Treehouse Childhood Cancer Initiative receives $2.5M grant
July 21, 2016 — Santa Cruz, CA
UCSC precision medicine project aims to double the number of childhood cancer patients benefitting from genomic analysis with $2.5M grant from St. Baldrick’s Foundation
The UC Santa Cruz Genomics Institute has received a $2.5 million grant over the next five years from St. Baldrick’s Foundation, the largest private funder of childhood cancer research grants. The grant supports the Treehouse Childhood Cancer Initiative, which brings the power of genomics and big-data analytics to bear on the challenge of finding effective treatments for children with cancer.
Genomic analysis of tumor cells can reveal the genetic errors driving an individual patient’s cancer, and doctors can use that information to design targeted therapies. To realize the full potential of cancer genomics, however, the information from an individual patient must be compared against data from a large number of other cases. This is problematic for childhood cancers, which are relatively rare, making it difficult to assemble large cohorts to study.
The Treehouse Initiative was established to enable the sharing of pediatric cancer data so that each patient’s data can be analyzed in the context of large datasets of both pediatric and adult cancers.
“Genomic medicine requires massive data sharing and analysis, and that is the emphasis of the Treehouse Initiative,” said David Haussler, professor of biomolecular engineering and scientific director of the Genomics Institute at UC Santa Cruz. “It is only by sharing data that we can deploy genomic insights to their full potential in pediatric cancer and other diseases.”
With the new funding from St. Baldrick’s, UC Santa Cruz will work with six clinical partners that have agreed to share and jointly analyze data from pediatric patients enrolled in genomic medicine clinical trials: Children’s Hospital of Orange County; Stanford University; Pacific Pediatric NeuroOncology Consortium; the Pediatric Personalized Oncogenomics Program of British Columbia; Peds Mi-OncoSeq Program at the University of Michigan Cancer Center; and Molecular Guided Therapy in Neuroblastoma at Children’s Hospital of Philadelphia.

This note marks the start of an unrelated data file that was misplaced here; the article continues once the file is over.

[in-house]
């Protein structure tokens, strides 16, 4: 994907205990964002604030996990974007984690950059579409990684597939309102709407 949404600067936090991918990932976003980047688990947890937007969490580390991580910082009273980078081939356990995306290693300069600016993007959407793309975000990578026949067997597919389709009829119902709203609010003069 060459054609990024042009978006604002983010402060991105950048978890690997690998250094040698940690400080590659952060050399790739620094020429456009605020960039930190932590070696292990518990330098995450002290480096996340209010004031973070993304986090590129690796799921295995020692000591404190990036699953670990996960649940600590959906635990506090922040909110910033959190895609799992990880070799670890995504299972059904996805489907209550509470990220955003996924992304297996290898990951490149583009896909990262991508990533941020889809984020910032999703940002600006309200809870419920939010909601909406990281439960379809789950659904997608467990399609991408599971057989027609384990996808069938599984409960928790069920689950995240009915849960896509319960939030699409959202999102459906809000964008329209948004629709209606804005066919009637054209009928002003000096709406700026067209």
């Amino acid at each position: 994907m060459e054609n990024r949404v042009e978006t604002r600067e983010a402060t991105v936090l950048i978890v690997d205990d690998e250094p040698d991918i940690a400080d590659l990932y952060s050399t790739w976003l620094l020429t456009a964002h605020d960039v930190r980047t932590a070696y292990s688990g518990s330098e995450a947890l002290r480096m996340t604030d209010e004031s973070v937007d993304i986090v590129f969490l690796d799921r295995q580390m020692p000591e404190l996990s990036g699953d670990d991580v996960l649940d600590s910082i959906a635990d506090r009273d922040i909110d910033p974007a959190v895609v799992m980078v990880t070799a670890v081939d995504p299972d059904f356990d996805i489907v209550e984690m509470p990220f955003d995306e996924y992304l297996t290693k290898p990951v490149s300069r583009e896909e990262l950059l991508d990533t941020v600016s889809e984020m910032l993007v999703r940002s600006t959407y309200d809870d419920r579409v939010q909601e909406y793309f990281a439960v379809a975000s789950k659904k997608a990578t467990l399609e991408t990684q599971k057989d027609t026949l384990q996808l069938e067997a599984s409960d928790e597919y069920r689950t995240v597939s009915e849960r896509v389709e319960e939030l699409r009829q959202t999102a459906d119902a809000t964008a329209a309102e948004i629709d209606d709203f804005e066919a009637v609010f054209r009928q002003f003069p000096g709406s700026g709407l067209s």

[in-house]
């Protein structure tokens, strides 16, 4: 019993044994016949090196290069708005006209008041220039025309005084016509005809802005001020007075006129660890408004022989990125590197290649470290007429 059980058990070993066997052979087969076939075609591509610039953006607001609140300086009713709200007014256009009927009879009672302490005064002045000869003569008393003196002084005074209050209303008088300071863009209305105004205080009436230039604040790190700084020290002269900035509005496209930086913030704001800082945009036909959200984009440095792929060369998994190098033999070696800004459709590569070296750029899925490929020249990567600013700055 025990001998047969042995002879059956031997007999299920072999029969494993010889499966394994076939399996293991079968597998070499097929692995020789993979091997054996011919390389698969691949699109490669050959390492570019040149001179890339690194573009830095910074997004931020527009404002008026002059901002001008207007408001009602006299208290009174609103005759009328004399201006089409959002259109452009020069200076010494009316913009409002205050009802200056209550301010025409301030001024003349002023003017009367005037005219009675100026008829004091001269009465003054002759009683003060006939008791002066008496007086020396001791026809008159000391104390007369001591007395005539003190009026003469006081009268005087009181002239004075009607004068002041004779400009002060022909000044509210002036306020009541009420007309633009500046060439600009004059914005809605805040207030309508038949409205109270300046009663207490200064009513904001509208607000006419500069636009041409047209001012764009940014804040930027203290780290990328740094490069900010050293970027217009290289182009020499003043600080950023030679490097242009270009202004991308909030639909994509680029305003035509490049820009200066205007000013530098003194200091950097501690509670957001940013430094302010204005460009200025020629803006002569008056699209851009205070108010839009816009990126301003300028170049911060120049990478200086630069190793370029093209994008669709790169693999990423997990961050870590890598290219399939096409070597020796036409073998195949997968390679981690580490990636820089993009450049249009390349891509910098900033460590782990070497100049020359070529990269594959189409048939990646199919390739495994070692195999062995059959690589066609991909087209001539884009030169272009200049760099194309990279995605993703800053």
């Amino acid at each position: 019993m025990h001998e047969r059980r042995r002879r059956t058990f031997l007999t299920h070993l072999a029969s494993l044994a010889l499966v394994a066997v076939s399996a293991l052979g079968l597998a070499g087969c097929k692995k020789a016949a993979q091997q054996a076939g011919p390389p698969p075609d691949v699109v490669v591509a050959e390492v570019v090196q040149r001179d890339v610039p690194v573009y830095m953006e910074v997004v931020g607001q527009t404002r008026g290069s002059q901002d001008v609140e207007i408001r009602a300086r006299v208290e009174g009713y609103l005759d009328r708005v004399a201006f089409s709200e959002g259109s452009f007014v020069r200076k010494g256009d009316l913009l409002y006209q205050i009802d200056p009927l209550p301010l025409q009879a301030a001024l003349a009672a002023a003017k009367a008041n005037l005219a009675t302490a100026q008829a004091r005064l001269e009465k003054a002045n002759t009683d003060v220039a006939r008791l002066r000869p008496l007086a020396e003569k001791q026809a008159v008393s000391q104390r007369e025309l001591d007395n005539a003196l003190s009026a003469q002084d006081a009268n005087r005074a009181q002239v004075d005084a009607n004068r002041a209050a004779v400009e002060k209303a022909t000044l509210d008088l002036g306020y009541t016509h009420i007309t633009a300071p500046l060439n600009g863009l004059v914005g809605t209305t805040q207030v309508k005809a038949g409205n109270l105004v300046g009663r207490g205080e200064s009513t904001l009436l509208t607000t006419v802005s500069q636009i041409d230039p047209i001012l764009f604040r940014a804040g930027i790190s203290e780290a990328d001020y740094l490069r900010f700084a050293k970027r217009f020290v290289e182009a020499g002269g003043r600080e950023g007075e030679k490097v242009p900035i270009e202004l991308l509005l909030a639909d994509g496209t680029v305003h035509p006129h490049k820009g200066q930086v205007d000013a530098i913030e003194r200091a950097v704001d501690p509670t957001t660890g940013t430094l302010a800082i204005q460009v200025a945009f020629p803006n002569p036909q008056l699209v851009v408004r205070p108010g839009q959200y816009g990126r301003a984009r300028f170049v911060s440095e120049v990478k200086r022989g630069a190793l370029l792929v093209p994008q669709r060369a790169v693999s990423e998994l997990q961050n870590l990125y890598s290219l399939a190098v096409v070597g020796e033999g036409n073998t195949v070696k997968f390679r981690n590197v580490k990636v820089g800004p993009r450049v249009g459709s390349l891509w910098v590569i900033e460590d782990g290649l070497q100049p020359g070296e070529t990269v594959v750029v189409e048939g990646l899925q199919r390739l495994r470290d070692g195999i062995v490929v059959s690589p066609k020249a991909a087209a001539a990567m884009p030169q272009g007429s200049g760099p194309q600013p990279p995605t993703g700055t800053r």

The Treehouse Initiative will perform a massive comparison of each child’s cancer data and cross-reference it with more than 10,000 tumors from previous genomics projects. This huge comparison, known as pan-cancer analysis, uses big data to reveal how genomic aberrations drive cancer. The Treehouse Initiative’s comparative approach enables researchers to find hidden causes of cancer in individual patients, including targetable drivers of the cancer that may be missed when analyzing each patient’s data in isolation. This approach can suggest new precision treatments for patients whose cancer has not responded to standard therapies.
Through this new effort over the next five years funded by St. Baldrick’s, the Treehouse Childhood Cancer Initiative will aim to at least double the number of pediatric patients whose cancers are treated based on insights derived from genomic sequencing. The UC Santa Cruz Genomics Institute has long been a leader in open-source, big-data genomics, and the Treehouse Initiative is bringing a new level of real-time data sharing and analysis to pediatric cancer genomics.
A Treehouse pilot project, the California Kids Cancer Comparison Initiative, has already shown that this approach can benefit children with cancer. “Our analysis has revealed new therapeutic options for patients being treated in the clinic today. By looking at each child in the context of tens of thousands of other cases, we are demonstrating the clinical utility of data sharing and cross-tumor comparisons,” said Treehouse cofounder Olena Morozova, a research scientist at the Genomics Institute.
By sharing data, the Treehouse Initiative allows each patient to immediately benefit from what is learned in other cases. Families are eager to participate, Haussler said. Pediatric cancer is a struggle for every family it touches, and the Treehouse Initiative will work to turn these struggles into meaningful clinical insights that will help everyone faced with childhood cancer.
Haussler is principal investigator for the St. Baldrick’s grant, and Sofie Salama, a research biologist at the Genomics Institute, is co-principal investigator.
About St. Baldrick’s Foundation
As the largest private funder of childhood cancer research grants, the St. Baldrick’s Foundation believes that kids are special and deserve to be treated that way. St. Baldrick’s funds are granted to some of the most brilliant childhood cancer research experts who are working to find cures and better treatments for all childhood cancers. Kids need treatments as unique as they are – and that starts with funding research just for them. Join us at StBaldricks.org to help support the best cancer treatments for kids.
About the UC Santa Cruz Genomics Institute
The UC Santa Cruz Genomics Institute is dedicated to unlocking the world’s genomic information to drive targeted treatment of diseases. Its goals are to accelerate the power of the global research community to solve today’s intractable health problems; lead the national and international effort to break down institutional silos where genomic information is now isolated; enable the secure sharing and analysis of genomic data on a global open-source federated network; and tackle head on the most fundamental societal questions evoked by the advent of a universal genomics technology.